Web edition: October 20, 2011
MIAMI — Sarah James remembers playing outdoors as a child even in the dead of winter. It often hit -70 degrees Fahrenheit, although not for prolonged periods. But she and the other kids, tired of being house-bound, just bundled up in snow suits and boots made from caribou skins. Even such frigid temps never put life — or play — on hold, recalls this 67-year-old resident of Arctic Village, Alaska.
Today, winter cold snaps seldom dip below -40 degrees, she says. And snows, that used to begin falling in August or September, now typically arrive in late October or November.
Over a half-century or so, her town of some 150 Athabascan Indians has watched as the formerly extreme but fairly predictable climate in this amazingly remote region of inland Alaska has become warmer and more erratic. Overall, that’s definitely not been a change for the better, James says.
She ventured to South Florida this week — and the Society of Environmental Journalists’ annual meeting — to describe what it’s like to weather life on the frontlines of climate change.
James grew up on a flat tundra range above the Arctic Circle. In her youth, the local vegetation was several inches to a few feet tall. And just inches down, the soil was permanently frozen. No more. Cottonwoods and willows have migrated in, sending up trunks 10 feet high or more. Understory shrubs followed. With the taller, woodier vegetation came an influx of bears and beavers.
That at least has brought some benefits, James claims. Like more meat. In her community with no running water, no agriculture to speak of and no roads, people still largely live off of the land. That means eating caribou, moose, ducks, fish and small mammals. Including beaver.
The villagers catch game whenever it’s available, then smoke it or freeze it for meals throughout the rest of the year. Arctic Village built a huge solar-powered municipal walk-in freezer during the 1970s, about 24 feet on a side. It circulated a fluid that was chilled as it ran through the frozen soil and then released that cold to keep the stored meats rock solid. But after two decades this cold locker had to be abandoned. The melting permafrost wasn’t keeping the chiller chilly enough. Today, James says, people use diesel-powered electricity to run home freezers. And it’s expensive, since that diesel fuel all arrives by plane.
Another byproduct of the melting permafrost: erosion of shorelines along lakes and creeks.
Always fairly drought-ridden, inland Alaska increasingly has also been plagued by fires — especially now that the invasion of trees had added extra tinder. Smoke associated with the fires can shut down air traffic through the area. And that can delay deliveries of fresh produce and fuel — or medical evacuations of the sick or injured. Arctic Village is one of the most remote spots in North America, James says. And the closest hospital, she notes, is in Fairbanks, a two-hour flight away.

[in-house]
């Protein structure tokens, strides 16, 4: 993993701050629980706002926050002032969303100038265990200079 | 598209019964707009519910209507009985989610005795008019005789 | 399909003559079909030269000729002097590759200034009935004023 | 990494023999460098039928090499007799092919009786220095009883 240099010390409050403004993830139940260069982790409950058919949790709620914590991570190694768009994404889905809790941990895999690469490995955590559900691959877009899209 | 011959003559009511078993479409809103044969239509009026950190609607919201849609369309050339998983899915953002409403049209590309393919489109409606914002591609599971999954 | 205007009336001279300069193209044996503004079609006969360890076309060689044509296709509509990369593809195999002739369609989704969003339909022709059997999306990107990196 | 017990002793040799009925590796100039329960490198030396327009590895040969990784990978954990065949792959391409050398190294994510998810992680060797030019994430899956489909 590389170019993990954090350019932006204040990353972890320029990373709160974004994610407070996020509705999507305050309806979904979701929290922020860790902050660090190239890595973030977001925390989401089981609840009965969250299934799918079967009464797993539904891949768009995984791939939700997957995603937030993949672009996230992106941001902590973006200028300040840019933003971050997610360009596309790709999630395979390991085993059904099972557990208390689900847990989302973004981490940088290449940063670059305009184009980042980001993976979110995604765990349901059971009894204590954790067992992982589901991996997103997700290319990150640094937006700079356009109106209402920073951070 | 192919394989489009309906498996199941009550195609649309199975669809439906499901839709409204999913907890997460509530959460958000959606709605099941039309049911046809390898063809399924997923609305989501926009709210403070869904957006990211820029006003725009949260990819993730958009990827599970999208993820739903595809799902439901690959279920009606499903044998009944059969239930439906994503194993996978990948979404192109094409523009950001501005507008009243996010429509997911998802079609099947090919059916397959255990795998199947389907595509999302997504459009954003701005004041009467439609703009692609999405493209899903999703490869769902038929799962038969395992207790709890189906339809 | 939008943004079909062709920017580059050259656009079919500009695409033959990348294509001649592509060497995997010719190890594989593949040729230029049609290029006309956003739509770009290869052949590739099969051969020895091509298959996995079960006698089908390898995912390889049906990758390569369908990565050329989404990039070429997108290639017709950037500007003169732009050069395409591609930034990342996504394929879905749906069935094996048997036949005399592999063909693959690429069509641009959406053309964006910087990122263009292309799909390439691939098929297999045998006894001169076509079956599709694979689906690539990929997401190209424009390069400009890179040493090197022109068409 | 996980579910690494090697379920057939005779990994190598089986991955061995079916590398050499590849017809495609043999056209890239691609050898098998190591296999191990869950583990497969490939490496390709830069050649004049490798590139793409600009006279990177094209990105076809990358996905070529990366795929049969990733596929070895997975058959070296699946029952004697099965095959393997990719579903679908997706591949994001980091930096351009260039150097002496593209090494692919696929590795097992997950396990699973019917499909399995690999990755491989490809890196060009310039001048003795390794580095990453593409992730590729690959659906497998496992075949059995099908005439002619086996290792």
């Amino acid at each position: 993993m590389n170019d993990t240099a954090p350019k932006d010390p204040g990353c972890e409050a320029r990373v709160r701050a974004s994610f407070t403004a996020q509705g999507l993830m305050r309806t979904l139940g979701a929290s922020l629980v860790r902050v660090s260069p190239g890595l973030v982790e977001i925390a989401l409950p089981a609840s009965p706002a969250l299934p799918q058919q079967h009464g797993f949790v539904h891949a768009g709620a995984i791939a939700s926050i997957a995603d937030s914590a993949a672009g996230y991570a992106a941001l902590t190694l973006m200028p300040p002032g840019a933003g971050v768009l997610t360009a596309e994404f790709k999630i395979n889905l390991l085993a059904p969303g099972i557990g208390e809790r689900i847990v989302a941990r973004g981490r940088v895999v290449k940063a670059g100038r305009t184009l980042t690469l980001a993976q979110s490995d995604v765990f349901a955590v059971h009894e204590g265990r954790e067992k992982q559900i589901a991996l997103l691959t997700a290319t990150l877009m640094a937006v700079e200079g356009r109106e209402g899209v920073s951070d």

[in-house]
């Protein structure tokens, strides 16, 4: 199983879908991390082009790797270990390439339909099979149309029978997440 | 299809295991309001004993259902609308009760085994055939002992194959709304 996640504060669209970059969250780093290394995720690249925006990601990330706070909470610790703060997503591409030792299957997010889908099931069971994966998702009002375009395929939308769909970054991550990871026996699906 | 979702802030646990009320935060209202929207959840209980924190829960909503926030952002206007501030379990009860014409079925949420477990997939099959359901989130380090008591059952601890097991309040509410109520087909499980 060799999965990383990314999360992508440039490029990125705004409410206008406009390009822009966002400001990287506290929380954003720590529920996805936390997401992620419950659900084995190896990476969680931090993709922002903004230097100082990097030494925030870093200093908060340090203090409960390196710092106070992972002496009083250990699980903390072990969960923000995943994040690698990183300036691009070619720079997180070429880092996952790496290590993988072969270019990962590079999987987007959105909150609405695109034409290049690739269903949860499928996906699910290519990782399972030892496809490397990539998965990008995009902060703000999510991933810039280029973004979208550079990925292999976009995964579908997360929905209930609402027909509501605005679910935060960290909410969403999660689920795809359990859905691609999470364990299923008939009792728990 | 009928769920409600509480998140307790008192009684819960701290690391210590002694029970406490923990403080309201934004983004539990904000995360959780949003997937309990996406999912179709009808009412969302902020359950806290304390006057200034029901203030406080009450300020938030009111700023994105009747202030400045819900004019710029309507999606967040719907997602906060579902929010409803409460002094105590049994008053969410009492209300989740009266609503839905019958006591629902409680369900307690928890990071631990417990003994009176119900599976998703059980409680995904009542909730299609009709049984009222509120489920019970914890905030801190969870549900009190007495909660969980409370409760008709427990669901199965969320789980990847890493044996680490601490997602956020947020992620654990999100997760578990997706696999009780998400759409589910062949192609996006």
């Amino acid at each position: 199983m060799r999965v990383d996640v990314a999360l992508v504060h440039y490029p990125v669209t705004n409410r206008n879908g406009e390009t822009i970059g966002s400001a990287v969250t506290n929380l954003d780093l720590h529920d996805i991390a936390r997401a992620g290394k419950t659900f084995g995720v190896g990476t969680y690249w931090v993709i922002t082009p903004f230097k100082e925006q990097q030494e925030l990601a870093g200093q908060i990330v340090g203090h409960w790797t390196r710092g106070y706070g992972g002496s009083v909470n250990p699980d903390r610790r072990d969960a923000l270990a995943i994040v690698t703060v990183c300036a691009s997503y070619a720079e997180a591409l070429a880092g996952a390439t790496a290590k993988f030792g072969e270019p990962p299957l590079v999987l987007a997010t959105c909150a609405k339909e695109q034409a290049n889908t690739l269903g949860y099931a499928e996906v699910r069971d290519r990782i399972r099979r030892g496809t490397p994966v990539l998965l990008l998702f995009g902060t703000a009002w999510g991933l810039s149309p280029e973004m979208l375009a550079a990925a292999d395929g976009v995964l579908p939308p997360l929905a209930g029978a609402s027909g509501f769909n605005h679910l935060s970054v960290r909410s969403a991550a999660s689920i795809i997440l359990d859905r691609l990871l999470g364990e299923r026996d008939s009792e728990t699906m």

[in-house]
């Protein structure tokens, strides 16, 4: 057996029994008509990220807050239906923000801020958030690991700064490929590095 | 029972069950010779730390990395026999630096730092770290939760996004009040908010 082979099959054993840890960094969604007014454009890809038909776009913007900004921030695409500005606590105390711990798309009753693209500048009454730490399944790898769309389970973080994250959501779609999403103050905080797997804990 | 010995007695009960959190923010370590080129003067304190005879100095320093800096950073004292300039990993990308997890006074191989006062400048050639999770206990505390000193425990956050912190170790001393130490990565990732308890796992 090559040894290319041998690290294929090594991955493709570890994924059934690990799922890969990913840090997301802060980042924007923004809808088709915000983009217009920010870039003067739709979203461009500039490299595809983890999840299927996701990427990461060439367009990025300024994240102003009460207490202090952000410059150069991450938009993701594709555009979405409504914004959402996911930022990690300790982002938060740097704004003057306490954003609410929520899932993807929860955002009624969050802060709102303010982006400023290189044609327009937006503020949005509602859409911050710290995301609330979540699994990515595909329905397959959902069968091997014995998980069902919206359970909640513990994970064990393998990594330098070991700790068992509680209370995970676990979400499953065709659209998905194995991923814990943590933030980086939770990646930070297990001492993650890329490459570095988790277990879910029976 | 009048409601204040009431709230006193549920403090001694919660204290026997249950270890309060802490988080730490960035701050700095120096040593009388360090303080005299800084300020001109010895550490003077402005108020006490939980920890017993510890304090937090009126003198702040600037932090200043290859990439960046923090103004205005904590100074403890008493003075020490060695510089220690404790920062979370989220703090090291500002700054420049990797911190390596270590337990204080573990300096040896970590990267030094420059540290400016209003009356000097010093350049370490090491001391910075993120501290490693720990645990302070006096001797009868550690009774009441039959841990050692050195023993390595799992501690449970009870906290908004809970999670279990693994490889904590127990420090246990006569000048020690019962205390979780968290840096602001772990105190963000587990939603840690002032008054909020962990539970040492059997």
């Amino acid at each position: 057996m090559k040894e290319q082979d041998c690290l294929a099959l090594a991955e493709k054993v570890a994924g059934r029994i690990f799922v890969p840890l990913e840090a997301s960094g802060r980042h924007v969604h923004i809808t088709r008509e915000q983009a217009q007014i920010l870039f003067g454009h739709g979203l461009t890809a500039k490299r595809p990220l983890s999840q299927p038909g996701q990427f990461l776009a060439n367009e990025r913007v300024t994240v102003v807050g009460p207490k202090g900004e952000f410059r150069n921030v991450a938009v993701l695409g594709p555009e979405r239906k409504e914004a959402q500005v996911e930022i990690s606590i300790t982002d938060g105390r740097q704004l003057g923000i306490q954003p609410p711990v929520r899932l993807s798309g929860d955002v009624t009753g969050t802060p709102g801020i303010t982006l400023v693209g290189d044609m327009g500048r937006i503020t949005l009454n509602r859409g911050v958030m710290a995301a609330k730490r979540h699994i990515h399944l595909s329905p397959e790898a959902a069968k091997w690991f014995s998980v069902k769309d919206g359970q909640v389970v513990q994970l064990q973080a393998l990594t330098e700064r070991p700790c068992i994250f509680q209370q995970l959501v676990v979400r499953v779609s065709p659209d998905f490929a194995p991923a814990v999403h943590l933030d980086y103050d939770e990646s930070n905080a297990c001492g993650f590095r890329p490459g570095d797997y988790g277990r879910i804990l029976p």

For decades, scientists have been explaining that any global warming will be exaggerated in the polar regions, especially the Arctic. But reading about that in dry research papers and reports by the Intergovernmental Panel on Climate Change are quite different from listening to a woman describe how the norms of climate in her part of the world have been turned topsy turvy. “Sometimes in rains in January,” James says, “or snows in July. We just don’t know what to expect from one day to another,” she told me across the breakfast table this morning.
“We’re people of the caribou,” the quiet-voiced woman explains. “We believe our people were put on this Earth to protect our caribou.” And to date, she maintains, her Gwich’in tribe of some 8,000 individuals — spread across 15 villages in northeastern Alaska and northwestern Canada — think they’ve been managing pretty well.
In 1988, “our tribal elders came together to protect the coastal plain of the Arctic National Wildlife Refuge, the birthing ground of our caribou,” she says. Even back then, she says, “they were concerned about the many changes that were happening. They were talking about climate change and warming — and that’s one reason they organized against oil and gas development.”
Her community is still arguing against it. It’s also one themes James plans to talk about during an October 21 session, here, at the SEJ meeting about climate impacts on indigenous communities.
S. James. Climate change and indigenous peoples on the frontlines. Society of Environmental Journalists annual meeting, Miami, Fla., October 21, 2011. [Go to]